Wednesday, October 31, 2012

K-means Clustering in Java II: Classification

Overview
The basic components of the implementation of K-means clustering algorithms has been introduced in the previous post K-means clustering in Java: Elements

This second part on the implementation of K-means in Java describes the two main tasks of any unsupervised or supervised learning algorithms:
  • training: executed off-line during analysis of historical data
  • classification: executed at run-time to classify new obsdervations
Note: For the sake of readability of the implementation of algorithms, all non-essential code such as error checking, comments, exception, validation of class and method arguments, scoping qualifiers or import is omitted

Training
The learning method, train, implements the clustering algorithm. It iterates to minimize the sum of distances between all cluster data points & its centroid.
For each iteration (or epoch) the train method:
  1. assign observations to each cluster
  2. compute the centroid for each cluster, computeCentroid
  3. compute the total distance of all the observations with their respective centroid computeTotalDistance
  4. estimate the closest cluster for each observation
  5. re-assign the observation, updateCentroids

public int train() {
  int numIter = _maxIters, k = 0
  boolean inProgress = true;
   
  initialize();  
  while(inProgress) {
     for(KmeansCluster cluster : _clusters ) {
        cluster.attach(_obsList[k]);
        if( ++k >= _obsList.length) {
           inProgress = false;
           break;
        }
     }
  }
               
  computeTotalDistance();
  for(KmeansCluster cluster : _clusters ) {
     cluster.computeCentroid();
  }           
  computeTotalDistance();
  
  List<Observation> obsList = null; 
  KmeansCluster closestCluster = null;

   // main iterative method, that traverses all the clusters
   // computes the distance of observations relative to their centroid
   // and re-assign the observations.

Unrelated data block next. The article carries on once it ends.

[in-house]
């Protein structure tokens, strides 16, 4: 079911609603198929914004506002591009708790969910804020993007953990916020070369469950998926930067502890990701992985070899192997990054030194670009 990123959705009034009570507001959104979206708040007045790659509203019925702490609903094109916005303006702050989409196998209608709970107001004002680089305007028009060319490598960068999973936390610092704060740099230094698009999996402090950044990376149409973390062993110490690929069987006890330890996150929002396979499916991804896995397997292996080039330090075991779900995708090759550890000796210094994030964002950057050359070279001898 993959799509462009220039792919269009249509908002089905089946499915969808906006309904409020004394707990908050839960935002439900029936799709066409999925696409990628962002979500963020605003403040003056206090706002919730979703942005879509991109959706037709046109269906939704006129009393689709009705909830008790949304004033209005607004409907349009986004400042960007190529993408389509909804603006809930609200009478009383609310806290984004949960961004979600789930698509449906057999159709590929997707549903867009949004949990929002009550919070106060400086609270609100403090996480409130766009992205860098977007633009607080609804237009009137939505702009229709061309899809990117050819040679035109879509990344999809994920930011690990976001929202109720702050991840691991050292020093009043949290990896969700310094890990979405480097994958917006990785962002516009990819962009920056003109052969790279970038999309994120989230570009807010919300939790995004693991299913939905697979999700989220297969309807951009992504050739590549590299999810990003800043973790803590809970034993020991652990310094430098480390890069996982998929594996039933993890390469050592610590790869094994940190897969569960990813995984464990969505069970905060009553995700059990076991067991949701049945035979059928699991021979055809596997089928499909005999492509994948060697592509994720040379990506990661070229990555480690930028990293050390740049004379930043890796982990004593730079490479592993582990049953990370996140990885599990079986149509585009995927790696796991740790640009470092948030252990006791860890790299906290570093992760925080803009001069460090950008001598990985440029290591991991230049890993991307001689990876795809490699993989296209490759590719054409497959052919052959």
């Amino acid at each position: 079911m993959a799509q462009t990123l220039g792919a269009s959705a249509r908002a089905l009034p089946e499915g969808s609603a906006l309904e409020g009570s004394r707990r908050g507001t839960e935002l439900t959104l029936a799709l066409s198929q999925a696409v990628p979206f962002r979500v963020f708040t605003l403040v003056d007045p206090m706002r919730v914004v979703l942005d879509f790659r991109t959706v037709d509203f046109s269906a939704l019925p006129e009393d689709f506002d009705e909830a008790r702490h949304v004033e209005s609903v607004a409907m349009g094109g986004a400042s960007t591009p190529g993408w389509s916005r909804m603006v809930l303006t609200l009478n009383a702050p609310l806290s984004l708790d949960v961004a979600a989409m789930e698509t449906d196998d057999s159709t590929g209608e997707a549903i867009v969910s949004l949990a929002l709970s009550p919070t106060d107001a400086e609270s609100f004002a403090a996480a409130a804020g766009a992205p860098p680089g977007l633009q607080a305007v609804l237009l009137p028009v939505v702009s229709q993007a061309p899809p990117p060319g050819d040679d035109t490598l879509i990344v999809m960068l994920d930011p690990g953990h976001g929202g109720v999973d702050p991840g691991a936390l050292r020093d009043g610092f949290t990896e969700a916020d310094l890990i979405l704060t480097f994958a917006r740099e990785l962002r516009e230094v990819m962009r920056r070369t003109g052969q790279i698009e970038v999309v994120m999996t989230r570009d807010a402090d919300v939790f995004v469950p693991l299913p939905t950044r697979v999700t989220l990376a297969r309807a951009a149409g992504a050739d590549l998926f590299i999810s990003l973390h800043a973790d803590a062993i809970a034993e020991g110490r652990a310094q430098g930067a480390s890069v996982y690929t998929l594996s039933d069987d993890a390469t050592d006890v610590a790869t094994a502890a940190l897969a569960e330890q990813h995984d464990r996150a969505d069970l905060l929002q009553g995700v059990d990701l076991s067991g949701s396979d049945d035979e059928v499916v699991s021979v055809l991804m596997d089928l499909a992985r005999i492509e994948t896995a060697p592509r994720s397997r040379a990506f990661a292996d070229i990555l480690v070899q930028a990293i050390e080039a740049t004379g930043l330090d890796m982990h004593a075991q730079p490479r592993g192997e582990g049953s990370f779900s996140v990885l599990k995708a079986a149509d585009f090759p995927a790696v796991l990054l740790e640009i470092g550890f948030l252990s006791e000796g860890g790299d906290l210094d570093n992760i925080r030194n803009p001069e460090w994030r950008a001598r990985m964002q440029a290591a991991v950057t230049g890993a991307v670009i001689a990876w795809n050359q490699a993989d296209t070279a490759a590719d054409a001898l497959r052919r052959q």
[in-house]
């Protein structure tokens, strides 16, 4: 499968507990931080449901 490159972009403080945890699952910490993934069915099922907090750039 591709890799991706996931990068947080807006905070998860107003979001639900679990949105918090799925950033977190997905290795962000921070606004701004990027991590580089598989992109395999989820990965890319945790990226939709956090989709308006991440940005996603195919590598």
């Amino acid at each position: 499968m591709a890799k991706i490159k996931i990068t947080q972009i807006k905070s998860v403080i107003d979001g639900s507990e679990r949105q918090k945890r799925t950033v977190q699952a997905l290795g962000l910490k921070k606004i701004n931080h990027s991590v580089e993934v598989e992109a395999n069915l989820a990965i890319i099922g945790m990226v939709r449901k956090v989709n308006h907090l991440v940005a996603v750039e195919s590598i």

for(int i = 0; i < _maxIterations; i++) {
    for(KmeansCluster cluster : _clusters ) { 
      obsList = new ArrayList<Observation>();
      for( Observation point : cluster.getDataPointsList()) {
        obsList.add(point);
      }
   
      for( Observation point : obsList) {
        double minDistance = Double.MAX_VALUE, distance = 0.0;
        closestCluster = null;
     
        for(KmeansCluster cursor : _clusters ) {
          distance =  point.computeDistance(cursor.getCentroid());
         if( minDistance >  distance) {
            minDistance = distance;
            closestCluster = cursor;
         }
       }
       updateCentroids(point, cluster, closestCluster);
     }
   }
     // Simple convergence criteria              
   if( _convergeCounter >= _minNumConvergeIters ) {
     numIters= i;
     break;
   }
 }
 return numIters;
}

Classification
The classification of a new observations is simple and consists in evaluating the distance between the new data point and each centroid and selecting the cluster with the shortest distance. The classify method extract the index or label of the cluster that is the most suitable (closest in distance) to the new observation.

public int classify(double[] obs) {
  double bestScore = Double.MAX_VALUE, distance = 0.0;
  int clusterId = -1;
       
  for(int k = 0; k < _centroids.length; k++) {
     distance = _centroids[k].computeDistance(obs);
     if(distance < bestScore) {
        bestScore = distance;
        clusterId = k;
     }
  }
  return clusterId;
}

The code snippet below implements some of the supporting method to
- compute the loss function value (total distance) - initialize the centroid for each cluster - update the values of centroids.


private void computeTotalDistance() {
  float totalDistance = 0.0F;
     
  for(KmeansCluster cluster : _clusters ) {
     totalDistance += cluster.getSumDistances();
  }
  
  double error = Math.abs(_totalDistance - totalDistance);
  convergeCounter = ( error < _convergeCriteria) ? convergeCounter +1 : 0;      
  _totalDistance = totalDistance;
}

private void initialize() {
   double[] params = getParameters();
   int numVariables = params.length>>1
      
   double[] range = new double[numVariables];
   for( int k = 0, j = numVariables; k <numVariables; k++, j++ ) {
      range[k] = params[k] - params[j];
   }
        
   double[] x = new double[numVariables];
   int sz_1 = _clusters.length+1,  m = 1;
      
   for(KmeansCluster cluster : _clusters) {
      for( int k = 0, j = numVariables; k <numVariables; k++, j++ ) {
         x[k] = ((range[k]/sz_1)*m) + params[j];
      }
      cluster.setCentroid(x);
      m++;
   }
}
 
private void updateCentroids(Observation point,
                             KmeansCluster cluster, 
                             KmeansCluster bestCluster) {
  boolean update = bestCluster != null && bestCluster != cluster; 
  if( update ) {
     bestCluster.attach(point);
     cluster.detach(point);
     for(KmeansCluster cursor : _clusters ) {
        cursor.computeCentroid();
     }
     computeTotalDistance();
  }
}



References
The Elements of Statistical Learning   - T. Hastie, R.Tibshirani, J. Friedman  - Springer 2001
Machine Learning: A Probabilisitc Perspective 11.4.2.5 K-means algorithm - K. Murphy - MIT Press 2012
Pattern Recognition and Machine Learning: Chap 9 "Mixture Models and EM: K-means Clustering" C.Bishop - Springer Science 2006

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